Thursday, June 23, 2016

From CPBL English: Lamigo Monkeys' Wang Po Jung Is on a Path to Stardom

Way back in October of last year during the Taiwan Series, I promised readers that I would write a follow-up piece on CPBL rookie sensation Po-Jung Wang. Unfortunately, I never got around to doing this, but no worries! Below is a piece by Brandon DuBreuil of, a site dedicated to the Taiwanese pro league, about Wang's rise to stardom and his chances of playing in the States.
By Brandon DuBreuil
If you’re a baseball fan outside of Taiwan, chances are you’ve never heard of Wang Po Jung (王柏融). If you have, you probably only know him as the “bat-flipping maniac” as Deadspin recently dubbed him. While he does have one of the finest bat flips in all of baseball, he’s also one of the best young position players that this small island nation has ever produced. He’s a superstar in the making and a name that baseball fans around the world need to know.

Wang plays for the Lamigo Monkeys of the Chinese Professional Baseball League (CPBL) in Taiwan, where, as a rookie, he’s doing some pretty amazing things in a talented league made up mostly of veterans and ex-MLBers.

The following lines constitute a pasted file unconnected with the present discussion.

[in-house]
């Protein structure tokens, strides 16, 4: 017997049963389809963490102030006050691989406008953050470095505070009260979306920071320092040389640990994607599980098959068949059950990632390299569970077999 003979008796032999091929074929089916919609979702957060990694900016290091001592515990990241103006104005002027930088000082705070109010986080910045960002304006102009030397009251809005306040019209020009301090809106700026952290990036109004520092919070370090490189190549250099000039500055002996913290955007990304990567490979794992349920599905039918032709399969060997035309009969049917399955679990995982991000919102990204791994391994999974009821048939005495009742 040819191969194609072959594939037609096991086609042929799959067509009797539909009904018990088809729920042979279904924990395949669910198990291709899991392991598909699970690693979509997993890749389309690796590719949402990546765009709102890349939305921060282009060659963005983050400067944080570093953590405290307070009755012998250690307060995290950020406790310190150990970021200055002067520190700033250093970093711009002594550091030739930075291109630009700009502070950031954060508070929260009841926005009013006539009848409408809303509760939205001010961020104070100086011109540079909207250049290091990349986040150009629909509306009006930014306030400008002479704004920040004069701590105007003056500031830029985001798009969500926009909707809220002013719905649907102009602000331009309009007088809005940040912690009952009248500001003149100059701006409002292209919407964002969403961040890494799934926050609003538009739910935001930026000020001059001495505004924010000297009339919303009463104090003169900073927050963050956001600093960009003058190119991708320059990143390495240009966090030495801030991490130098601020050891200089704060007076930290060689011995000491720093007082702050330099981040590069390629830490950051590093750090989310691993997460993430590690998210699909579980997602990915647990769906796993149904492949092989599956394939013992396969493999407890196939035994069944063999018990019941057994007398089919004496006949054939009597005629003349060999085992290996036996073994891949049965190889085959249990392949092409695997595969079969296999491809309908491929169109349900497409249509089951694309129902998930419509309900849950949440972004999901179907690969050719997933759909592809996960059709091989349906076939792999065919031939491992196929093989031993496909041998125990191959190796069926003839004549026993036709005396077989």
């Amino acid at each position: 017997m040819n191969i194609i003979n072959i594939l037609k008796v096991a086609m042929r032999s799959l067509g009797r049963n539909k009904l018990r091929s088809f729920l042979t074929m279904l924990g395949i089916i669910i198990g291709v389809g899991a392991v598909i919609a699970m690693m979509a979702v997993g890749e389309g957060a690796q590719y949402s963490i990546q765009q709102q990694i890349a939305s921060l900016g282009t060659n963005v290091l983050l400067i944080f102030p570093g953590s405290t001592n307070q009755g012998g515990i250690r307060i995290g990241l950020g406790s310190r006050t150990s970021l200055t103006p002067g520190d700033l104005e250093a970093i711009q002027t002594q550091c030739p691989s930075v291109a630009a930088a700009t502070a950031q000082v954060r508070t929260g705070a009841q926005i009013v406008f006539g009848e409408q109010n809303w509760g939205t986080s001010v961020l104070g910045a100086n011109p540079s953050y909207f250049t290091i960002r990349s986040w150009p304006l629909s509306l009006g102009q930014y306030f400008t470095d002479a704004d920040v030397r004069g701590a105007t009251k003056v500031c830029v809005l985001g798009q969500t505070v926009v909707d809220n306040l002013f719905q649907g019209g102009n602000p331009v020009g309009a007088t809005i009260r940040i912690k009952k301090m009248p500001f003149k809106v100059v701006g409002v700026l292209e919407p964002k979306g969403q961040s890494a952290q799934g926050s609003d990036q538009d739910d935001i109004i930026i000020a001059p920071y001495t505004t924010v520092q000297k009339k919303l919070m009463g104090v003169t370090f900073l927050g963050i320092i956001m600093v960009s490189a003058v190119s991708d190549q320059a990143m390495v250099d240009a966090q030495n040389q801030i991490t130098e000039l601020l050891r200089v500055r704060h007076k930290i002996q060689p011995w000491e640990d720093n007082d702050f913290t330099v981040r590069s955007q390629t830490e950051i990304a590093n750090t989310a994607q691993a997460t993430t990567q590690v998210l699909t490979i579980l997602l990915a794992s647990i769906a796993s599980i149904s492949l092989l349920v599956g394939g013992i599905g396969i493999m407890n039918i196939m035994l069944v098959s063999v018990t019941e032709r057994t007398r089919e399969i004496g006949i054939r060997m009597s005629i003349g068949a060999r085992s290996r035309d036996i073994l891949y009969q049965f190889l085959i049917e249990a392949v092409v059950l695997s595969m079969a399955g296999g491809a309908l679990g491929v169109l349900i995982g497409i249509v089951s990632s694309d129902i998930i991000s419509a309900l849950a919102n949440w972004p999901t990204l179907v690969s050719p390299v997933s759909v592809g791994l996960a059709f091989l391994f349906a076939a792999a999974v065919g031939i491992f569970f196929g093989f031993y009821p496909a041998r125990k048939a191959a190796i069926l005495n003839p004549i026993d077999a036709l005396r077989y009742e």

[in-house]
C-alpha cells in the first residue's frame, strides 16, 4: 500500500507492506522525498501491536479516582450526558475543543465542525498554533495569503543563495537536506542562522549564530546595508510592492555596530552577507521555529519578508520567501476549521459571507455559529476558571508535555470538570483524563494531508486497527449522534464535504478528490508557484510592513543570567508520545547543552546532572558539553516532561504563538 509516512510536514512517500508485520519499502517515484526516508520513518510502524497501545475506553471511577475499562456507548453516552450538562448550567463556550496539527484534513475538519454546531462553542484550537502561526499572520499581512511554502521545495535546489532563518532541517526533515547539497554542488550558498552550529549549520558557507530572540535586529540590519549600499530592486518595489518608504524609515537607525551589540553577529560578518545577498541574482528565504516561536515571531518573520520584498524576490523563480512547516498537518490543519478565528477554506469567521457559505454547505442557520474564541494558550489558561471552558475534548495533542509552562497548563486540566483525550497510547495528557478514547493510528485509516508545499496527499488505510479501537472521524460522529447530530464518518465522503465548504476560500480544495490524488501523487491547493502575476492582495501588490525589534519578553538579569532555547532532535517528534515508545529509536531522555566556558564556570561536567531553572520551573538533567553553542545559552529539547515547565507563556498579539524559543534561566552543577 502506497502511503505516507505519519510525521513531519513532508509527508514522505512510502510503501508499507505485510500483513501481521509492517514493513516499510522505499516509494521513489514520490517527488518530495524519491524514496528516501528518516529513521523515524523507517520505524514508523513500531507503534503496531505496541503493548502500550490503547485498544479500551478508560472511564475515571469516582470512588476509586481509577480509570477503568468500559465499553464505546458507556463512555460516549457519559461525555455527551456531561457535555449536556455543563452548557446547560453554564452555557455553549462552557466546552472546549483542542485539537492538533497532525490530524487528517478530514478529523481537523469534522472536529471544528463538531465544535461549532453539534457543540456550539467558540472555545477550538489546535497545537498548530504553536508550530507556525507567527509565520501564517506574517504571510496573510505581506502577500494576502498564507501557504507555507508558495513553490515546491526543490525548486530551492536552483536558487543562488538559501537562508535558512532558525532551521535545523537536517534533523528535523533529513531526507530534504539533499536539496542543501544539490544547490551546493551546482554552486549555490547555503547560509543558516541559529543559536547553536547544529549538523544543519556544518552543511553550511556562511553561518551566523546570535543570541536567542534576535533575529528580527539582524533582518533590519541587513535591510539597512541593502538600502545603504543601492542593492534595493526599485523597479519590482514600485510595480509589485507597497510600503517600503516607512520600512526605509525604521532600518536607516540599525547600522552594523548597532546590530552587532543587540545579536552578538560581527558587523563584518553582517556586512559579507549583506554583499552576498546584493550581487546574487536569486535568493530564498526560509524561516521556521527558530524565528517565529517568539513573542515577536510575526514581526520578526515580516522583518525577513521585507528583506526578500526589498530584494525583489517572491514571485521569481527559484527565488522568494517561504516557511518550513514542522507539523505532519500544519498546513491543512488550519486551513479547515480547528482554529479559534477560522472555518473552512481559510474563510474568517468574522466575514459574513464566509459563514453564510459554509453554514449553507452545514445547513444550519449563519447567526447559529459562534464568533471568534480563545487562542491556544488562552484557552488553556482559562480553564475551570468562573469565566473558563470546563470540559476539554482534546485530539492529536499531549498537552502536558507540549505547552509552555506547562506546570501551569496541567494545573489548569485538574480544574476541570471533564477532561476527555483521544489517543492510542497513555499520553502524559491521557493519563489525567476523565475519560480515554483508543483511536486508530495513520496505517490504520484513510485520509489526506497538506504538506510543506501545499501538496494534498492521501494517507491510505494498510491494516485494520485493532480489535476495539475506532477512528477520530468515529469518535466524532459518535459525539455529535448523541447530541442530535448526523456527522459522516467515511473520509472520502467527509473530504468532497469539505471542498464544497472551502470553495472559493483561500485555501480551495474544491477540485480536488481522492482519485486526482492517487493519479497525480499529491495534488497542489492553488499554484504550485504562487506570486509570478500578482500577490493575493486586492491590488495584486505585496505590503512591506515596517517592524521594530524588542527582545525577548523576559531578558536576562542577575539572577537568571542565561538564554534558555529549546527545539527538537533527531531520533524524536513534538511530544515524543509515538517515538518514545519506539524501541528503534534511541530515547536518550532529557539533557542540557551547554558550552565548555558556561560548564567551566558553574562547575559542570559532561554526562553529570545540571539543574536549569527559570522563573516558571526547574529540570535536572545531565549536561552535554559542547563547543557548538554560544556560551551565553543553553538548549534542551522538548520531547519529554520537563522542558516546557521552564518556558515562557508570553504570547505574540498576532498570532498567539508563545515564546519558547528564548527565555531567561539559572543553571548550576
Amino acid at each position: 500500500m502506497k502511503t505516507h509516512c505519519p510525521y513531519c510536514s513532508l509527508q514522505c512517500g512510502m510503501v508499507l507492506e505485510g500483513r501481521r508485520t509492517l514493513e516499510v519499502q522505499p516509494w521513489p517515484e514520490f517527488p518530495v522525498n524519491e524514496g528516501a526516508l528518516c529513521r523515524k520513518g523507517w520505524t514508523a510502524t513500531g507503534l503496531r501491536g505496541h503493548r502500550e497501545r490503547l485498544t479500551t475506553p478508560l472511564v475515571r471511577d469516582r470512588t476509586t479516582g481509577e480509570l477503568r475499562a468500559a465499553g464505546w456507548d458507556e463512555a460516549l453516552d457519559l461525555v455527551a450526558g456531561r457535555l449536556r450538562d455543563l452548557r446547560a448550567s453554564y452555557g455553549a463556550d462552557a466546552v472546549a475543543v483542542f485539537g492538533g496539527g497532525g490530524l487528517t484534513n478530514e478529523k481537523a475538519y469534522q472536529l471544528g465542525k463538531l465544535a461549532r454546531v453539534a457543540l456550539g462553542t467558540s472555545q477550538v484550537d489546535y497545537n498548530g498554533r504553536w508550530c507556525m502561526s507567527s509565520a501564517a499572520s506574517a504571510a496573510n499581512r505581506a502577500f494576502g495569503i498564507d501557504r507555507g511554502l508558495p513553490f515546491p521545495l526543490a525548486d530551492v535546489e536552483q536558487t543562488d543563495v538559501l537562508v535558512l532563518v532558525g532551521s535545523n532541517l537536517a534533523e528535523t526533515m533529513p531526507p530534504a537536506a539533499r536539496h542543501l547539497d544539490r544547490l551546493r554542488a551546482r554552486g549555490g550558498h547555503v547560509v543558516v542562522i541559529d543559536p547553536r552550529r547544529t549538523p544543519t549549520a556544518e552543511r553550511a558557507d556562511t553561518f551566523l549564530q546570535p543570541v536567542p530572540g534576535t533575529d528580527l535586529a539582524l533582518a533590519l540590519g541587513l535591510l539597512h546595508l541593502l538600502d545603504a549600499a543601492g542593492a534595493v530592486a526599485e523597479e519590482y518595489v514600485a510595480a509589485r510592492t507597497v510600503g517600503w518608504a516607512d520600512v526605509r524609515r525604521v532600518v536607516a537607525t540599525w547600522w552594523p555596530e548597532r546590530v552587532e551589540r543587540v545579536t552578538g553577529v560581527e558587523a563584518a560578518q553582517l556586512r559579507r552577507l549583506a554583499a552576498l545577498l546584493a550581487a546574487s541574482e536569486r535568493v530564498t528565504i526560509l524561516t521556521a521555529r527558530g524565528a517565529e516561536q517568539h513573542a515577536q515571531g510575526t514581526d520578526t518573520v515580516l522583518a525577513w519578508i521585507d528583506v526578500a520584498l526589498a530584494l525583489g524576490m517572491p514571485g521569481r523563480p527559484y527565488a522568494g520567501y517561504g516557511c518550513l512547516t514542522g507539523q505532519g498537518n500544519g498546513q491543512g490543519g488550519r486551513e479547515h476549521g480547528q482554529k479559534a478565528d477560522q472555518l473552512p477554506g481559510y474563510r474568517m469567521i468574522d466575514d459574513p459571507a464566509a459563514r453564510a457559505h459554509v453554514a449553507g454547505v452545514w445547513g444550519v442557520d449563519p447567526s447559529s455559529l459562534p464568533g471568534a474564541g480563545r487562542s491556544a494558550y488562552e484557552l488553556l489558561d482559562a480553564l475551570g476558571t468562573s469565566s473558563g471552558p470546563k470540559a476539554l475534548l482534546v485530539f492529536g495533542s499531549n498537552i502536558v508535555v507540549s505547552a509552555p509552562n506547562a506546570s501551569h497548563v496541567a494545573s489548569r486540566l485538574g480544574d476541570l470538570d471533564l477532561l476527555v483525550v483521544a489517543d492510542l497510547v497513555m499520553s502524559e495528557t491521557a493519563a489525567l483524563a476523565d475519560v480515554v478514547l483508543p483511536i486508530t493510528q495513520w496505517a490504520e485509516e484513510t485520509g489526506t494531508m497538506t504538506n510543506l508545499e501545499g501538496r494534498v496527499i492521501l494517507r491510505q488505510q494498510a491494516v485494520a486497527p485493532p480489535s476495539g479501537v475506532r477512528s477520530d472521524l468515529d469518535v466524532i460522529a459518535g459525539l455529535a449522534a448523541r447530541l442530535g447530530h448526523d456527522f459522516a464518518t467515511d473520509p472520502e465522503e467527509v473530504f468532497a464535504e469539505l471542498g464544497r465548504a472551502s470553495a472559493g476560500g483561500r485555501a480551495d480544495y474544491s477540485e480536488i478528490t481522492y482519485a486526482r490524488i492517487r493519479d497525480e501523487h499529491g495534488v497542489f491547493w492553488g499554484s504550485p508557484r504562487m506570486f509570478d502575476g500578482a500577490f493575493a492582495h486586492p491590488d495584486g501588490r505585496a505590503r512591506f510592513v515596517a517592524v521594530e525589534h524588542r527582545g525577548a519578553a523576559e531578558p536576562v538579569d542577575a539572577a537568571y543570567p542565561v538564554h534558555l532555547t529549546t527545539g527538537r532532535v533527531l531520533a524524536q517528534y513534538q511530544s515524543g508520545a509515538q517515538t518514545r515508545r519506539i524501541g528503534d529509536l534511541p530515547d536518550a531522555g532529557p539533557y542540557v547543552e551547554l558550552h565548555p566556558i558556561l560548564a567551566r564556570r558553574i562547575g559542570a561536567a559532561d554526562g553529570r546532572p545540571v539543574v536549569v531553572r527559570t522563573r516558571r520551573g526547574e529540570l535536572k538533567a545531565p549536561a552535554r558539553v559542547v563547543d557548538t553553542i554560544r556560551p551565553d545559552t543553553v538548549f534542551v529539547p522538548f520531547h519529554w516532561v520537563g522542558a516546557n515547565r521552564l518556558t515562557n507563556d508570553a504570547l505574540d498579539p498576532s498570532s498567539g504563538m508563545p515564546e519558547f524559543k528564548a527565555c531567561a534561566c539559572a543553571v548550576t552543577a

Take this as a starter: At the end of the 2015 season, before even qualifying as a rookie, he hit nine home runs in 111 at-bats. He then proceeded to break a CPBL playoff record with 14 hits in a seven-game series, helping lead the Monkeys to the Taiwan Series and taking home the award for the most outstanding player of the playoffs.

This all happened in his first two months as a professional baseball player.

It’s time for the baseball world to meet Wang Po Jung, and what better way to introduce him than to let the native of Pingtung, Taiwan, tell you who he models his game after.

“Bryce Harper,” he said confidently through a translator before a game in June. “We’re both outfielders and left-handed hitters. Mike Trout, too, though he’s right-handed.”

It might seem outlandish, but to call Wang Po Jung the Bryce Harper of the CPBL wouldn’t be that much of a stretch. Besides the comparisons Wang made, they’re both roughly the same age and both put up ridiculous offensive numbers.

Before we go too far with superlatives and crazy stats, let’s rewind and take a look at how a 22-year-old earned the nickname “King Po Jung” before even playing an entire professional baseball season.
To continue reading this piece as well as other insightful articles on the CPBL, click here.

Bonus video: here is Wang going oppo-taco 13 rows deep (skip to 0:59). Crazy power to all fields

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